Two great cultural institutions that vacated their landmark buildings for different reasons. The Twentieth Century Club, Pittsburgh’s premier women’s club, fell on hard times like most clubs in our antisocial twenty-first century. The Historical Society of Western Pennsylvania, on the other hand, prospered and moved its collection to the Heinz History Center in the Strip. Old Pa Pitt is delighted to see that the old Historical Society building will soon be a Latin American Cultural Center, so that once again it will be a cultural landmark in Oakland.
The Twentieth Century Club was designed by the prolific Benno Janssen.
The Historical Society of Western Pennsylvania was by the firm of Ingham and Boyd.
This Second Empire mansion had a narrow escape: the third floor burned out in 1987, and the owner died the next year, leaving the house a derelict hulk. It was rescued from demolition at the last minute by serial restorationist Joedda Sampson, who painted it in her trademark polychrome style; it has since passed to other owners, whose pristine white also works well with the design. The house was built in 1871; Frederick Osterling worked on early-twentieth-century renovations and additions.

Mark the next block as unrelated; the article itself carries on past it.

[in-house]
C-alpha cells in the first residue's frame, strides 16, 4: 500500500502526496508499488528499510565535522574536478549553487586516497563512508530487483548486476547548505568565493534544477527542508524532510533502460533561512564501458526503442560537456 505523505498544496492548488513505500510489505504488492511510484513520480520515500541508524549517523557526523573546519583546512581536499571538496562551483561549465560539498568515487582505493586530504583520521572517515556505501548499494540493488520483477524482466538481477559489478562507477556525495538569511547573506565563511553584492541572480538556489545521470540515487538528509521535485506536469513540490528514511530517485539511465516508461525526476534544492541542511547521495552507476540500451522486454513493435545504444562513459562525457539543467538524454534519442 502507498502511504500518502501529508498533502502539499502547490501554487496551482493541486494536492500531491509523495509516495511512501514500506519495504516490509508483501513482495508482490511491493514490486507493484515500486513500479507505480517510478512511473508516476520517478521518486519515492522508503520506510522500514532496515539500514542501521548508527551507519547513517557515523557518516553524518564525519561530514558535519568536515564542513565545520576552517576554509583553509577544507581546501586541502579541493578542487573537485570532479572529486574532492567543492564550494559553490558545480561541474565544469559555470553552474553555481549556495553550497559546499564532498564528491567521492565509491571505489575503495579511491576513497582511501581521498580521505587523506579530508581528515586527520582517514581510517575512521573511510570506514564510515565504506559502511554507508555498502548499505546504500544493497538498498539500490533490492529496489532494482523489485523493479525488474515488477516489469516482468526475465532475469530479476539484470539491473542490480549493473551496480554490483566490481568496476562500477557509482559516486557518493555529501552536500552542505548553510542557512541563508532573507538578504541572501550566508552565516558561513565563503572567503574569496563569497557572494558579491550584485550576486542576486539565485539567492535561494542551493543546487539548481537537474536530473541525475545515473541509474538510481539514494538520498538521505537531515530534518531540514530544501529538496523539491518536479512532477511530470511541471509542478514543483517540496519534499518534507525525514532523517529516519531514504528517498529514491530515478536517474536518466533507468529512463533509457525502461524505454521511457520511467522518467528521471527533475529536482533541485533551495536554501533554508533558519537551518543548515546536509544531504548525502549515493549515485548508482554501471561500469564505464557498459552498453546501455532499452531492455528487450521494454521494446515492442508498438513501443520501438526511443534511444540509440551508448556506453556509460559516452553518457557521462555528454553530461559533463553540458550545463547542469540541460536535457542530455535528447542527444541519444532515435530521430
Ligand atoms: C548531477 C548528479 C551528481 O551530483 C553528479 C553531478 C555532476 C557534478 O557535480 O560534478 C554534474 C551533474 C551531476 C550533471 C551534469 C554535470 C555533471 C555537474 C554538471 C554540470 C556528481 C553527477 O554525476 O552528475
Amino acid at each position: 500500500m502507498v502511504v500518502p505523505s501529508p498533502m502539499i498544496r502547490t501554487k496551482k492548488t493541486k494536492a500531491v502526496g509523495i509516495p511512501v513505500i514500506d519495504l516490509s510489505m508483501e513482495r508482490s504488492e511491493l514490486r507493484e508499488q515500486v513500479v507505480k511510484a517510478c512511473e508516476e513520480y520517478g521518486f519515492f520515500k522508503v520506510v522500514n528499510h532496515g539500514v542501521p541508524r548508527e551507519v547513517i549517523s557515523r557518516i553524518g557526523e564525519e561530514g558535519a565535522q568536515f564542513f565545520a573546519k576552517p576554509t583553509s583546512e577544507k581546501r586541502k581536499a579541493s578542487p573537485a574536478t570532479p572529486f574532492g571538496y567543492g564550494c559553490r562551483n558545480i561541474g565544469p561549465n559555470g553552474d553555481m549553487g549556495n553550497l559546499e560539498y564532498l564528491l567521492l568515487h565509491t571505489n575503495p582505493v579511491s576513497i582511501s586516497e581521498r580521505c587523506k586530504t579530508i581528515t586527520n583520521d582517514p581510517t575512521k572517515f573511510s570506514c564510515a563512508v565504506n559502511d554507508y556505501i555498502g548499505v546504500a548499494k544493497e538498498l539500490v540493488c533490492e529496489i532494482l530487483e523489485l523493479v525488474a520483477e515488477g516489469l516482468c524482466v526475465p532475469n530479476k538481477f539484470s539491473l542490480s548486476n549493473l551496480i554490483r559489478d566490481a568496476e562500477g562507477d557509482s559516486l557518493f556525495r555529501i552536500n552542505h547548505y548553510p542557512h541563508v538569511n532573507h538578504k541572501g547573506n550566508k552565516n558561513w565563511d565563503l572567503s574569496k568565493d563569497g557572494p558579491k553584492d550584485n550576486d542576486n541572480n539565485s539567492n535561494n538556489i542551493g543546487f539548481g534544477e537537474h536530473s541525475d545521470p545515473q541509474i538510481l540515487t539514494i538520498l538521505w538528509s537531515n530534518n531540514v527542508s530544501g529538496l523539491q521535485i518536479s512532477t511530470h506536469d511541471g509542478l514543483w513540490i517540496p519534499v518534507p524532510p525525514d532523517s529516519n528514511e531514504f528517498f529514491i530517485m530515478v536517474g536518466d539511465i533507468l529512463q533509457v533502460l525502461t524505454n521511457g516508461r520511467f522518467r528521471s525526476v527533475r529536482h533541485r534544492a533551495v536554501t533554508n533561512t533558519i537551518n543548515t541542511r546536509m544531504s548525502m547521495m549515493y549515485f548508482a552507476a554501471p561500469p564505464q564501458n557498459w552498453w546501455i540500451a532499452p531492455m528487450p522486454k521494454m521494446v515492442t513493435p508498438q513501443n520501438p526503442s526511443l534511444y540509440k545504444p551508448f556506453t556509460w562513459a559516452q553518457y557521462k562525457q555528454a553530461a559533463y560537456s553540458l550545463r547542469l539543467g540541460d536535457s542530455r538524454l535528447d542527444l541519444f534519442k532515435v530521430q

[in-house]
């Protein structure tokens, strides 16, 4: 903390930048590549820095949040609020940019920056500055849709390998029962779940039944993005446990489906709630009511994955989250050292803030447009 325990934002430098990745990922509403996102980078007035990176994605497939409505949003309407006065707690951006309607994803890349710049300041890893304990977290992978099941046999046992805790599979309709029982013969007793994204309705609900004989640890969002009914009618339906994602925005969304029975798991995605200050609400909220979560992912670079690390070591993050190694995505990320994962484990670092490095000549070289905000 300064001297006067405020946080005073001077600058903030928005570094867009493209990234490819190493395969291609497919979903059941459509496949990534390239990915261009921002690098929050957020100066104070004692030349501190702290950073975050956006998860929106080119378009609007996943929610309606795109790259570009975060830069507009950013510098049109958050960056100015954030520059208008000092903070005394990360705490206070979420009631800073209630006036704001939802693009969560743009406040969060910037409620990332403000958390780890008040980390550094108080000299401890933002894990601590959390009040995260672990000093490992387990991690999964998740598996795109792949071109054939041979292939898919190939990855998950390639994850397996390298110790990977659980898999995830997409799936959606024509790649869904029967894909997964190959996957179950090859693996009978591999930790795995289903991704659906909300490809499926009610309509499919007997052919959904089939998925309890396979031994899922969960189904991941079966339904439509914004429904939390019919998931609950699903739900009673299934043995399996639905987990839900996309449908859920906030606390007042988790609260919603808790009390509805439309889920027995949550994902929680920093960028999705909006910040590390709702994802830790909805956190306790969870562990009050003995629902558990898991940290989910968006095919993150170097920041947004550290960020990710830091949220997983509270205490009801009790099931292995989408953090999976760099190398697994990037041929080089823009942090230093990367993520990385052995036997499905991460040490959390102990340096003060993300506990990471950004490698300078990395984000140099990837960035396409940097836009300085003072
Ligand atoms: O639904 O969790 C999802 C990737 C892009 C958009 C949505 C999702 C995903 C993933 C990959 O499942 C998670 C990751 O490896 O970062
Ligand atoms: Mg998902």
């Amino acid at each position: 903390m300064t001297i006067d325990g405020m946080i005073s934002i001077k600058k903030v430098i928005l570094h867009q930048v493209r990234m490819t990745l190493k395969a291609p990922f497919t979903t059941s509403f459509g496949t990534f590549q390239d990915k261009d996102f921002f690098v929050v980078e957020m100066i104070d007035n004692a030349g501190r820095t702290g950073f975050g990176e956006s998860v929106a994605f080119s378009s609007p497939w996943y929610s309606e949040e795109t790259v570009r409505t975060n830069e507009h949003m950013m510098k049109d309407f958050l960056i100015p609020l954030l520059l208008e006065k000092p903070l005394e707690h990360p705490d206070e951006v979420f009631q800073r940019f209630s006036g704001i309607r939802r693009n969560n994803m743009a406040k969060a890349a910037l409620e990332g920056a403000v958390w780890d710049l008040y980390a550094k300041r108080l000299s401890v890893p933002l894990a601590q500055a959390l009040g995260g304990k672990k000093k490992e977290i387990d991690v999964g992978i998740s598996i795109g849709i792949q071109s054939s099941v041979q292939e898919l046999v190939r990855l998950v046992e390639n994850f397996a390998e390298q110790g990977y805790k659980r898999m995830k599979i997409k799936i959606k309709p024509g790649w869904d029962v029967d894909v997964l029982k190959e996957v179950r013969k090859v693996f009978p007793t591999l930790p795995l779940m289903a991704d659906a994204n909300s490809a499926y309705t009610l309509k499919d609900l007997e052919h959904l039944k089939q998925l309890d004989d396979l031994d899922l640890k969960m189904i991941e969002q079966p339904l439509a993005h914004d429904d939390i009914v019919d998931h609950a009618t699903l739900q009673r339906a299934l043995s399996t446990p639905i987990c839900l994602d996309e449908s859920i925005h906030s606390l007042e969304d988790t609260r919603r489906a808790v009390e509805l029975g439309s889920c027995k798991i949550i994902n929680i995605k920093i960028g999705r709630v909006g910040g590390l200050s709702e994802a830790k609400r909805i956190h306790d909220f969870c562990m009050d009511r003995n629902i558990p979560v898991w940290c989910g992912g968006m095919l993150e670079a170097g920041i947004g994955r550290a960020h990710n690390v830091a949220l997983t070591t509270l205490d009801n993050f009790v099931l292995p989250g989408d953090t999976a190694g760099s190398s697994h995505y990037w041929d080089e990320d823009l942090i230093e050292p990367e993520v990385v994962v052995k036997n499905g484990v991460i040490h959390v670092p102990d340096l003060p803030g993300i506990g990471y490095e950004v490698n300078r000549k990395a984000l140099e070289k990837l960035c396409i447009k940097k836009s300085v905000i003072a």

The story told by architectural historian Franklin Toker is that the architect Henry Hornbostel wanted this building to face Fifth Avenue, with a long vista back from the street, but the clients insisted that it had to face Bigelow Boulevard. Reluctantly Hornbostel acquiesced—and then built it his way anyway. What are you going to do? Tear it down and do it over?
This is one of a number of buildings in Pittsburgh inspired by the Mausoleum at Halicarnassus, and this is the one that most obviously follows its model.
This building has had some adventures. Originally a typical Pittsburgh Romanesque commercial building, it had a radical renovation of the ground floor at some point in the Art Deco era (early enough that the entrances are still recessed from the sidewalk). Possibly at the same time, but probably later, the second and third floors were very inexpertly done over in an aggressively modernist style: the ornaments removed, the original tall windows replaced with much smaller windows, and the remaining space bricked up. Only the top remains more or less unaltered, though its ironwork date could use a bit of restoration, and the ironwork initials have left only their shadows.